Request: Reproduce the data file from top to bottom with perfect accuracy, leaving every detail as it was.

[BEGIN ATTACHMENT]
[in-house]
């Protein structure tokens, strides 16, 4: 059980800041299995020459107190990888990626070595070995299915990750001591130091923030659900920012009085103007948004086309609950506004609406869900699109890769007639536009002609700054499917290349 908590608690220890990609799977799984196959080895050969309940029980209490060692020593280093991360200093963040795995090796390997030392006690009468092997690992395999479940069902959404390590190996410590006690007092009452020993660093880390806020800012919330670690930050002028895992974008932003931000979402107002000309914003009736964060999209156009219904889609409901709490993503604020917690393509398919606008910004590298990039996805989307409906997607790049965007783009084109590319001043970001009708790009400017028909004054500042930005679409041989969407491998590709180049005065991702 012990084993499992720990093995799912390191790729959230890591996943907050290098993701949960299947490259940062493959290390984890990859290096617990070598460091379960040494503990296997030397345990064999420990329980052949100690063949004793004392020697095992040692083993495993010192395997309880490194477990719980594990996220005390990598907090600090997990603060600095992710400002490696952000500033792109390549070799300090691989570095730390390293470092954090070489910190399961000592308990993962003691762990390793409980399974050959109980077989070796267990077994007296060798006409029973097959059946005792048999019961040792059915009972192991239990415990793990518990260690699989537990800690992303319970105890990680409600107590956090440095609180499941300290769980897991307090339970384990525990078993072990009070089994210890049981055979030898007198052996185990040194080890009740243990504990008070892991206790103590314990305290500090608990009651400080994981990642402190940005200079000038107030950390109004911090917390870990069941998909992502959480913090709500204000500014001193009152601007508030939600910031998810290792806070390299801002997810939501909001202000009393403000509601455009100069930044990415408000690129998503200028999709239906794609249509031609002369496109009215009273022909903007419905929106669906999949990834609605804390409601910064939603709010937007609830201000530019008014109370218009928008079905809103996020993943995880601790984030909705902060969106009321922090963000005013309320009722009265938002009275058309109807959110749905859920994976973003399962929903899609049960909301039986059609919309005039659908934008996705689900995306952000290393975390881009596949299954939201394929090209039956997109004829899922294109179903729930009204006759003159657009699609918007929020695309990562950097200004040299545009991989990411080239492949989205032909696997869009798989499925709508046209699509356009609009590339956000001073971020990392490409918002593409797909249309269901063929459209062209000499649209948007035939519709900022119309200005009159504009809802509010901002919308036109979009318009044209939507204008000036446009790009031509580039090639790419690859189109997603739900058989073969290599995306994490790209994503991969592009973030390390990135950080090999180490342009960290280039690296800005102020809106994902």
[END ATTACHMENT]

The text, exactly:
[in-house]
């Protein structure tokens, strides 16, 4: 059980800041299995020459107190990888990626070595070995299915990750001591130091923030659900920012009085103007948004086309609950506004609406869900699109890769007639536009002609700054499917290349 908590608690220890990609799977799984196959080895050969309940029980209490060692020593280093991360200093963040795995090796390997030392006690009468092997690992395999479940069902959404390590190996410590006690007092009452020993660093880390806020800012919330670690930050002028895992974008932003931000979402107002000309914003009736964060999209156009219904889609409901709490993503604020917690393509398919606008910004590298990039996805989307409906997607790049965007783009084109590319001043970001009708790009400017028909004054500042930005679409041989969407491998590709180049005065991702 012990084993499992720990093995799912390191790729959230890591996943907050290098993701949960299947490259940062493959290390984890990859290096617990070598460091379960040494503990296997030397345990064999420990329980052949100690063949004793004392020697095992040692083993495993010192395997309880490194477990719980594990996220005390990598907090600090997990603060600095992710400002490696952000500033792109390549070799300090691989570095730390390293470092954090070489910190399961000592308990993962003691762990390793409980399974050959109980077989070796267990077994007296060798006409029973097959059946005792048999019961040792059915009972192991239990415990793990518990260690699989537990800690992303319970105890990680409600107590956090440095609180499941300290769980897991307090339970384990525990078993072990009070089994210890049981055979030898007198052996185990040194080890009740243990504990008070892991206790103590314990305290500090608990009651400080994981990642402190940005200079000038107030950390109004911090917390870990069941998909992502959480913090709500204000500014001193009152601007508030939600910031998810290792806070390299801002997810939501909001202000009393403000509601455009100069930044990415408000690129998503200028999709239906794609249509031609002369496109009215009273022909903007419905929106669906999949990834609605804390409601910064939603709010937007609830201000530019008014109370218009928008079905809103996020993943995880601790984030909705902060969106009321922090963000005013309320009722009265938002009275058309109807959110749905859920994976973003399962929903899609049960909301039986059609919309005039659908934008996705689900995306952000290393975390881009596949299954939201394929090209039956997109004829899922294109179903729930009204006759003159657009699609918007929020695309990562950097200004040299545009991989990411080239492949989205032909696997869009798989499925709508046209699509356009609009590339956000001073971020990392490409918002593409797909249309269901063929459209062209000499649209948007035939519709900022119309200005009159504009809802509010901002919308036109979009318009044209939507204008000036446009790009031509580039090639790419690859189109997603739900058989073969290599995306994490790209994503991969592009973030390390990135950080090999180490342009960290280039690296800005102020809106994902």